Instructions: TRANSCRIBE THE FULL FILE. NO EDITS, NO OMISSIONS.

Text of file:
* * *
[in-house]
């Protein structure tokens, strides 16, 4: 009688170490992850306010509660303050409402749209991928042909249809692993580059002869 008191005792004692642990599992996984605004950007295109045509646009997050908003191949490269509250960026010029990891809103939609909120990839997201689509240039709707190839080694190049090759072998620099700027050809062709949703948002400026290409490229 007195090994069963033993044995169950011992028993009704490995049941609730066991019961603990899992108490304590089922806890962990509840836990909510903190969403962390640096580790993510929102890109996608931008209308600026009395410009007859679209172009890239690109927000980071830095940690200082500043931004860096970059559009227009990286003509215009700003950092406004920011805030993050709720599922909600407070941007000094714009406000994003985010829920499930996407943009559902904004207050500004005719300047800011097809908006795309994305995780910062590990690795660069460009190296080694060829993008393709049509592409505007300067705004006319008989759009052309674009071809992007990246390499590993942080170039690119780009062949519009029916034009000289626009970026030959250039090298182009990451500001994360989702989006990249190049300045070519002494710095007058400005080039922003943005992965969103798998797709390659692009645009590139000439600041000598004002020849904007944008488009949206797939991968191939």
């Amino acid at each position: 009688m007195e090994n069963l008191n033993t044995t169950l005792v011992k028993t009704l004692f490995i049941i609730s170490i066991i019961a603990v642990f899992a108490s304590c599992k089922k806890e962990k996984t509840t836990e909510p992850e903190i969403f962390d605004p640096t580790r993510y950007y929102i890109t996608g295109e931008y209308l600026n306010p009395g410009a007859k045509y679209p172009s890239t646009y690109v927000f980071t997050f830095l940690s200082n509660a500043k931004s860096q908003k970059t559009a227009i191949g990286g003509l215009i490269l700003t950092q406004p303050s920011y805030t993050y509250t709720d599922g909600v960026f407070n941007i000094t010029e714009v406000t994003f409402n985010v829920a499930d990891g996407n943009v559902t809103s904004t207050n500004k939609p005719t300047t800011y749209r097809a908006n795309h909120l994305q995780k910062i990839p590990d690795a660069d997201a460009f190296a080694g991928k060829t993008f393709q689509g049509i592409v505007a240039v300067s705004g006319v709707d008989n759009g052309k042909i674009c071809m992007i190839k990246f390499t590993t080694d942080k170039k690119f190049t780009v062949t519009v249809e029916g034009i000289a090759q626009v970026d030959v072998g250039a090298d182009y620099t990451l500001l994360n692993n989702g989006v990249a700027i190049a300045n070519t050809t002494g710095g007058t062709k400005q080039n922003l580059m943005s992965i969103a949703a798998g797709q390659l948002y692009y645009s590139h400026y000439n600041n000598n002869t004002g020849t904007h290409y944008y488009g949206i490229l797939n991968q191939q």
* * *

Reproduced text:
[in-house]
């Protein structure tokens, strides 16, 4: 009688170490992850306010509660303050409402749209991928042909249809692993580059002869 008191005792004692642990599992996984605004950007295109045509646009997050908003191949490269509250960026010029990891809103939609909120990839997201689509240039709707190839080694190049090759072998620099700027050809062709949703948002400026290409490229 007195090994069963033993044995169950011992028993009704490995049941609730066991019961603990899992108490304590089922806890962990509840836990909510903190969403962390640096580790993510929102890109996608931008209308600026009395410009007859679209172009890239690109927000980071830095940690200082500043931004860096970059559009227009990286003509215009700003950092406004920011805030993050709720599922909600407070941007000094714009406000994003985010829920499930996407943009559902904004207050500004005719300047800011097809908006795309994305995780910062590990690795660069460009190296080694060829993008393709049509592409505007300067705004006319008989759009052309674009071809992007990246390499590993942080170039690119780009062949519009029916034009000289626009970026030959250039090298182009990451500001994360989702989006990249190049300045070519002494710095007058400005080039922003943005992965969103798998797709390659692009645009590139000439600041000598004002020849904007944008488009949206797939991968191939």
């Amino acid at each position: 009688m007195e090994n069963l008191n033993t044995t169950l005792v011992k028993t009704l004692f490995i049941i609730s170490i066991i019961a603990v642990f899992a108490s304590c599992k089922k806890e962990k996984t509840t836990e909510p992850e903190i969403f962390d605004p640096t580790r993510y950007y929102i890109t996608g295109e931008y209308l600026n306010p009395g410009a007859k045509y679209p172009s890239t646009y690109v927000f980071t997050f830095l940690s200082n509660a500043k931004s860096q908003k970059t559009a227009i191949g990286g003509l215009i490269l700003t950092q406004p303050s920011y805030t993050y509250t709720d599922g909600v960026f407070n941007i000094t010029e714009v406000t994003f409402n985010v829920a499930d990891g996407n943009v559902t809103s904004t207050n500004k939609p005719t300047t800011y749209r097809a908006n795309h909120l994305q995780k910062i990839p590990d690795a660069d997201a460009f190296a080694g991928k060829t993008f393709q689509g049509i592409v505007a240039v300067s705004g006319v709707d008989n759009g052309k042909i674009c071809m992007i190839k990246f390499t590993t080694d942080k170039k690119f190049t780009v062949t519009v249809e029916g034009i000289a090759q626009v970026d030959v072998g250039a090298d182009y620099t990451l500001l994360n692993n989702g989006v990249a700027i190049a300045n070519t050809t002494g710095g007058t062709k400005q080039n922003l580059m943005s992965i969103a949703a798998g797709q390659l948002y692009y645009s590139h400026y000439n600041n000598n002869t004002g020849t904007h290409y944008y488009g949206i490229l797939n991968q191939q």